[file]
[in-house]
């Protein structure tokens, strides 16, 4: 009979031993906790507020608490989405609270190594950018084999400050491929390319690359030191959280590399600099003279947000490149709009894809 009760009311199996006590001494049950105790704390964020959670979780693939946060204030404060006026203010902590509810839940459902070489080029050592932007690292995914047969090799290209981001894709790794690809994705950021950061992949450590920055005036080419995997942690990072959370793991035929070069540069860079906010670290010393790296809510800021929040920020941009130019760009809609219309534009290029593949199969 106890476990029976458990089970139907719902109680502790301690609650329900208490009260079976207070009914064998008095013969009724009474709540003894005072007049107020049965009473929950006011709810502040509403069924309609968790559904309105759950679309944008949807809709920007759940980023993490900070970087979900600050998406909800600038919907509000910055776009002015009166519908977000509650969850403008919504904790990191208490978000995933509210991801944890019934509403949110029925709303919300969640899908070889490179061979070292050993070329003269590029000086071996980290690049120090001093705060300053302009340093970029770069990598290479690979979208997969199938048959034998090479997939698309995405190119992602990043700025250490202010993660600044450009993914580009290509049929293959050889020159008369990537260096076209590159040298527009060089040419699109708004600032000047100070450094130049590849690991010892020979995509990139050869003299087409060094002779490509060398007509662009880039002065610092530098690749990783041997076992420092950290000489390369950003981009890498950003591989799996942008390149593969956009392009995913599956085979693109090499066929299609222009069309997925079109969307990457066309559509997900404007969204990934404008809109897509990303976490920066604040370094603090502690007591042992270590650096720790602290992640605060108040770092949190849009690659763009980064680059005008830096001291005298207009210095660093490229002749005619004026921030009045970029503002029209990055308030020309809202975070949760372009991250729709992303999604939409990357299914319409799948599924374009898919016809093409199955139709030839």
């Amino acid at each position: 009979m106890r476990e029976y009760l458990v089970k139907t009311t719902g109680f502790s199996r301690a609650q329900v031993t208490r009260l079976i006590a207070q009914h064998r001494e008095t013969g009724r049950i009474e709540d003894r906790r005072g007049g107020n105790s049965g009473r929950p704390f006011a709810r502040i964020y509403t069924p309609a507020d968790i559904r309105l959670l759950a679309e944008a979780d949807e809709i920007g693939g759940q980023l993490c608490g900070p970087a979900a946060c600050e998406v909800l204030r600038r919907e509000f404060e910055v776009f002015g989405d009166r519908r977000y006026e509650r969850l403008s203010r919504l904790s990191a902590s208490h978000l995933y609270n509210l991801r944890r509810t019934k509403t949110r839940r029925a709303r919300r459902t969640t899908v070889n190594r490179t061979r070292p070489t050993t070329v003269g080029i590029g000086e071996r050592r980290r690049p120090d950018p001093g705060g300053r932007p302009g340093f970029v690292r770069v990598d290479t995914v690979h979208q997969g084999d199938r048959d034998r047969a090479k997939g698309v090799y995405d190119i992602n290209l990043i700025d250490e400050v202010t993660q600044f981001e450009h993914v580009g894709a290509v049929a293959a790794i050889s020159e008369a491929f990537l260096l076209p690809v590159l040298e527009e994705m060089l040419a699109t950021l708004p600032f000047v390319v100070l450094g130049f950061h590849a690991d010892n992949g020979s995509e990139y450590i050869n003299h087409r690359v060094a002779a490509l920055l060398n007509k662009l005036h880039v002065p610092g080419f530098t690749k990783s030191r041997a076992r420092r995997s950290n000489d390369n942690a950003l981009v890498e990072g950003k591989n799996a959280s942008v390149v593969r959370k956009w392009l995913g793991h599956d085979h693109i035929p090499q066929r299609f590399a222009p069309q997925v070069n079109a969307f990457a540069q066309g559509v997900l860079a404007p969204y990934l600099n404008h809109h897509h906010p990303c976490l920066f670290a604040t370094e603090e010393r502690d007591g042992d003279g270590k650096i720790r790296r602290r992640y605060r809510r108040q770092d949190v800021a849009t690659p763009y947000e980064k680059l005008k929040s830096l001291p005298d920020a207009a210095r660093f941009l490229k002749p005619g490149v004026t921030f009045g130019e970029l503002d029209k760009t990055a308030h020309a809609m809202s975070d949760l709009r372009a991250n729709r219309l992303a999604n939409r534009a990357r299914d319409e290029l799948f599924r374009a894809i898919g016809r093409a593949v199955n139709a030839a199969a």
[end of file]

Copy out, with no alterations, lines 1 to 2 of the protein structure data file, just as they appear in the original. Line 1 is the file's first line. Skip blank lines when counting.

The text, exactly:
[in-house]
């Protein structure tokens, strides 16, 4: 009979031993906790507020608490989405609270190594950018084999400050491929390319690359030191959280590399600099003279947000490149709009894809 009760009311199996006590001494049950105790704390964020959670979780693939946060204030404060006026203010902590509810839940459902070489080029050592932007690292995914047969090799290209981001894709790794690809994705950021950061992949450590920055005036080419995997942690990072959370793991035929070069540069860079906010670290010393790296809510800021929040920020941009130019760009809609219309534009290029593949199969 106890476990029976458990089970139907719902109680502790301690609650329900208490009260079976207070009914064998008095013969009724009474709540003894005072007049107020049965009473929950006011709810502040509403069924309609968790559904309105759950679309944008949807809709920007759940980023993490900070970087979900600050998406909800600038919907509000910055776009002015009166519908977000509650969850403008919504904790990191208490978000995933509210991801944890019934509403949110029925709303919300969640899908070889490179061979070292050993070329003269590029000086071996980290690049120090001093705060300053302009340093970029770069990598290479690979979208997969199938048959034998090479997939698309995405190119992602990043700025250490202010993660600044450009993914580009290509049929293959050889020159008369990537260096076209590159040298527009060089040419699109708004600032000047100070450094130049590849690991010892020979995509990139050869003299087409060094002779490509060398007509662009880039002065610092530098690749990783041997076992420092950290000489390369950003981009890498950003591989799996942008390149593969956009392009995913599956085979693109090499066929299609222009069309997925079109969307990457066309559509997900404007969204990934404008809109897509990303976490920066604040370094603090502690007591042992270590650096720790602290992640605060108040770092949190849009690659763009980064680059005008830096001291005298207009210095660093490229002749005619004026921030009045970029503002029209990055308030020309809202975070949760372009991250729709992303999604939409990357299914319409799948599924374009898919016809093409199955139709030839």